Yet, watching the show, I saw that the cast members all have their own struggles. I think for those of us who have minimally or nonverbal children, we often think that our children have it harder. Our children are limited in what they can express and question. I have no idea what my daughter's dreams and goals are because she cannot communicate that with me. I don't know what Jaycee understands about abstract concepts like God because she doesn't yet have the ability to ask questions to clarify. This truly does limit life in some ways.

While the cast of Born This Way are all verbal, I have clearly seen that their lives are complicated by other matters. The biggest issue this season for many cast members seems to be finding the balance between wanting independence, marriage, babies, and their own lives while trying to understand what it takes to make this happen. In the show, Megan is seen struggling to understand money and the concept of how much things really cost, which is vital to budgeting and living alone. There is instance after instance of cast members wanting real love from a member of the opposite sex but perhaps not always knowing how to go about that through proper steps. (I.E. Saying I love you way too soon, understanding the difference between a crush and love)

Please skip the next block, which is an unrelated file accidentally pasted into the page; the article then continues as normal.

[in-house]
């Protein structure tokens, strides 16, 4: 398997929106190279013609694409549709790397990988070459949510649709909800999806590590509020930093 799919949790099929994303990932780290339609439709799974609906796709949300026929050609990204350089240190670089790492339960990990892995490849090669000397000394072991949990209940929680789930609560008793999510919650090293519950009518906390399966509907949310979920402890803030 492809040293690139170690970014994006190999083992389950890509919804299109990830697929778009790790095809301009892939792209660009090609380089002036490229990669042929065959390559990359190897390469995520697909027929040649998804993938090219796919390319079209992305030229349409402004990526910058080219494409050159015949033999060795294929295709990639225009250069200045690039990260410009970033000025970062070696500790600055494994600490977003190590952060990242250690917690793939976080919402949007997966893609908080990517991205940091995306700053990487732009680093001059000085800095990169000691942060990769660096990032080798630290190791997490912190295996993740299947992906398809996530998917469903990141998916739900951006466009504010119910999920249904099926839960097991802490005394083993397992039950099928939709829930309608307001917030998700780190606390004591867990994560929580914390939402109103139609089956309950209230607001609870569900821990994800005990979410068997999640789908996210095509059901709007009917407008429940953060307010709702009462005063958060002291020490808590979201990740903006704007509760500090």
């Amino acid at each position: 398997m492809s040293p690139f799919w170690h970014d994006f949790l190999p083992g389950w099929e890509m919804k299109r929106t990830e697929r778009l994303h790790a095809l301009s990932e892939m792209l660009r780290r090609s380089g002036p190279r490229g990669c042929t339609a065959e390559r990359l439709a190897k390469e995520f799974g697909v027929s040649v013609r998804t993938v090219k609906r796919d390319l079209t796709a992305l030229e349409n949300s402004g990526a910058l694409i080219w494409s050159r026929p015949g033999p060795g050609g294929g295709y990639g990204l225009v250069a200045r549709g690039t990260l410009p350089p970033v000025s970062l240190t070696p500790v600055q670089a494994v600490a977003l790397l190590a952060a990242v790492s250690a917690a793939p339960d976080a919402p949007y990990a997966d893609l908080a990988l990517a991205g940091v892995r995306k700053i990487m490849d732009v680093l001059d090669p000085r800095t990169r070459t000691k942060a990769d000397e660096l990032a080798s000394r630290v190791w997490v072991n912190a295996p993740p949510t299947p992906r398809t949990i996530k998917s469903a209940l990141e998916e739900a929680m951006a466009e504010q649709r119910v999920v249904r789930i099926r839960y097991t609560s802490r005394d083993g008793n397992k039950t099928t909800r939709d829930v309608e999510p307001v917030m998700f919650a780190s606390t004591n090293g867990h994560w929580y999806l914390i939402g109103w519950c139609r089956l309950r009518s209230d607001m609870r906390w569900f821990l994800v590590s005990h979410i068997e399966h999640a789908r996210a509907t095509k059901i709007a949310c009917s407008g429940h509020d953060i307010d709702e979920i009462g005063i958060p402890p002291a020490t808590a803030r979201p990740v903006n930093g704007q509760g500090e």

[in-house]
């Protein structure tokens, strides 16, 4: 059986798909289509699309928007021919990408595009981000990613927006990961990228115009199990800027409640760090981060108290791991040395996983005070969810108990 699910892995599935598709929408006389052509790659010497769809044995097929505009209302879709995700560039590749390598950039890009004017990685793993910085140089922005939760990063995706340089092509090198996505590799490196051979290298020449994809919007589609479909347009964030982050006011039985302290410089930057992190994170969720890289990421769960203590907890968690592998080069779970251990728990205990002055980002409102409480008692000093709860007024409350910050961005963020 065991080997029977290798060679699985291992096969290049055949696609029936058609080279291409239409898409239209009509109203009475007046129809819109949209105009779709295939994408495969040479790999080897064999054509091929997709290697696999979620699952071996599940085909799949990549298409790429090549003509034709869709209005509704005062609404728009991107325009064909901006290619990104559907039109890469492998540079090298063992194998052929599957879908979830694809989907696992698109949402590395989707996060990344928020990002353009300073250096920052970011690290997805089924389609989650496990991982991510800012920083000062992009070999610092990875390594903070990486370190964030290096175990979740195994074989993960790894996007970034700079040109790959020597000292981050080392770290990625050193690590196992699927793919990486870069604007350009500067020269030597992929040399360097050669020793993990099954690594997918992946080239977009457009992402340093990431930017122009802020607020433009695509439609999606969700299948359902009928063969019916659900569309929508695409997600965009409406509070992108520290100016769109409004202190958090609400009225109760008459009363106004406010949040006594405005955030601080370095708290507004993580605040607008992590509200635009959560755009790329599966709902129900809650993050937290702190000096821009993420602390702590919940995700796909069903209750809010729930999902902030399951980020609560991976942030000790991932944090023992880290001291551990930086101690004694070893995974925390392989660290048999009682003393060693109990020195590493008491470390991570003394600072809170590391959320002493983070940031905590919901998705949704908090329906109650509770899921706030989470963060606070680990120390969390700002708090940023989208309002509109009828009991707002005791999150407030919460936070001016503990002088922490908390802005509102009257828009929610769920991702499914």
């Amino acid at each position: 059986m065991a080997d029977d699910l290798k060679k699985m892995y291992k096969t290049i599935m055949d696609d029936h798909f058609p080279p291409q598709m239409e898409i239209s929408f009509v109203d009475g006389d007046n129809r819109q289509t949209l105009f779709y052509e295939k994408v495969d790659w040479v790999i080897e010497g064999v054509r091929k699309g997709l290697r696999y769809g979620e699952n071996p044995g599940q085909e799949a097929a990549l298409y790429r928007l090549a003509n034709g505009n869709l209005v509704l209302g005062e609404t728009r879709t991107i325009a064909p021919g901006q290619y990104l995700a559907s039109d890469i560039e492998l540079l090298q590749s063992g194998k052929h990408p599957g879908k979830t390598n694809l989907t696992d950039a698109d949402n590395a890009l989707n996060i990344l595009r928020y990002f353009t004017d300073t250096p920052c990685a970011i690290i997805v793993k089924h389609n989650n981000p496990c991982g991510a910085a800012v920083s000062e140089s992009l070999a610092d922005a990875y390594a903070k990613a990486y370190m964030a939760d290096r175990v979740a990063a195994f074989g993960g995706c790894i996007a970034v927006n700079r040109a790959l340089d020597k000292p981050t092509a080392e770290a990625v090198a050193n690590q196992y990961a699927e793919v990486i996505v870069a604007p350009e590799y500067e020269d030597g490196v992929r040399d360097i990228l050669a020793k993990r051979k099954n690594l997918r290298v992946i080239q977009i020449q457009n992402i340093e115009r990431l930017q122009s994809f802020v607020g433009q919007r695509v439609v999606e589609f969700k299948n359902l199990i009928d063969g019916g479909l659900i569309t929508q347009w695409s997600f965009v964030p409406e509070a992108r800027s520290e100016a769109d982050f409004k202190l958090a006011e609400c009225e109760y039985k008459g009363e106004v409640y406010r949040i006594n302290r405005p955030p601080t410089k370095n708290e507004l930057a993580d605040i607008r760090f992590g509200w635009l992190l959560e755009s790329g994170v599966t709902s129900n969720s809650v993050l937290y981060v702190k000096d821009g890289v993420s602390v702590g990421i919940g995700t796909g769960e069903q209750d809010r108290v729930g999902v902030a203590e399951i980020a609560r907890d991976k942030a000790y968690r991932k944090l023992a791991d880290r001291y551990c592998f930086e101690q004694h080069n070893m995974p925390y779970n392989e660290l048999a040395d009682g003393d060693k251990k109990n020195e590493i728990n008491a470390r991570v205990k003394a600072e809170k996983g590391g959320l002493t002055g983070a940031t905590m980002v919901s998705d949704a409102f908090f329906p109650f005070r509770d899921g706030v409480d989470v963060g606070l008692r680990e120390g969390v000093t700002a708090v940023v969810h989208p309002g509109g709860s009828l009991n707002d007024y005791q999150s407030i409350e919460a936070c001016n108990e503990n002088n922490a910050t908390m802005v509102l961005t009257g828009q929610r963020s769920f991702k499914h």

I have learned so much as a parent watching this show. As the parents try to teach and prepare their children for the things they want in life, I can relate to the decisions and fears they express in their interviews. As the children assert their independence, the parents must walk a fine line between allowing their children to try new things while keeping them safe with the information and supports needed.